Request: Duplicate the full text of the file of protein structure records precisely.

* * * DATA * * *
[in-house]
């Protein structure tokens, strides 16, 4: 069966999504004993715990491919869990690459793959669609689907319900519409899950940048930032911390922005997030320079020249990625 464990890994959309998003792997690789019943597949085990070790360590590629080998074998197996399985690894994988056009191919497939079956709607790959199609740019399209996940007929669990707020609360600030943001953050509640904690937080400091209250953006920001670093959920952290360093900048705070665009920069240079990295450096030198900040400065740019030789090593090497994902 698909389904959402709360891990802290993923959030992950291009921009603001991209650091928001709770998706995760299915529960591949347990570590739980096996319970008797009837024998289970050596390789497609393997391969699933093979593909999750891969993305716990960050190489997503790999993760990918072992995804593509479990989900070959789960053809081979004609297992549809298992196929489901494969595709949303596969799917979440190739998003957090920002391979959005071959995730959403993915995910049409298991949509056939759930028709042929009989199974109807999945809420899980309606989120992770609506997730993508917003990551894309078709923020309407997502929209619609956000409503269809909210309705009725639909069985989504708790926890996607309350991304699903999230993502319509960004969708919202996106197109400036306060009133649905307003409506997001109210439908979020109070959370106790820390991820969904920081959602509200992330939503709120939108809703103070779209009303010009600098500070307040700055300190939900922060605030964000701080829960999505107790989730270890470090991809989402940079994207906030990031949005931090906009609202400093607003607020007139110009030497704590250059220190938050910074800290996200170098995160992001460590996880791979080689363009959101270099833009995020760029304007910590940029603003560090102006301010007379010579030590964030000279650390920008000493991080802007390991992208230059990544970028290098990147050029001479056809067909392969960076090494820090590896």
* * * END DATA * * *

[in-house]
């Protein structure tokens, strides 16, 4: 069966999504004993715990491919869990690459793959669609689907319900519409899950940048930032911390922005997030320079020249990625 464990890994959309998003792997690789019943597949085990070790360590590629080998074998197996399985690894994988056009191919497939079956709607790959199609740019399209996940007929669990707020609360600030943001953050509640904690937080400091209250953006920001670093959920952290360093900048705070665009920069240079990295450096030198900040400065740019030789090593090497994902 698909389904959402709360891990802290993923959030992950291009921009603001991209650091928001709770998706995760299915529960591949347990570590739980096996319970008797009837024998289970050596390789497609393997391969699933093979593909999750891969993305716990960050190489997503790999993760990918072992995804593509479990989900070959789960053809081979004609297992549809298992196929489901494969595709949303596969799917979440190739998003957090920002391979959005071959995730959403993915995910049409298991949509056939759930028709042929009989199974109807999945809420899980309606989120992770609506997730993508917003990551894309078709923020309407997502929209619609956000409503269809909210309705009725639909069985989504708790926890996607309350991304699903999230993502319509960004969708919202996106197109400036306060009133649905307003409506997001109210439908979020109070959370106790820390991820969904920081959602509200992330939503709120939108809703103070779209009303010009600098500070307040700055300190939900922060605030964000701080829960999505107790989730270890470090991809989402940079994207906030990031949005931090906009609202400093607003607020007139110009030497704590250059220190938050910074800290996200170098995160992001460590996880791979080689363009959101270099833009995020760029304007910590940029603003560090102006301010007379010579030590964030000279650390920008000493991080802007390991992208230059990544970028290098990147050029001479056809067909392969960076090494820090590896």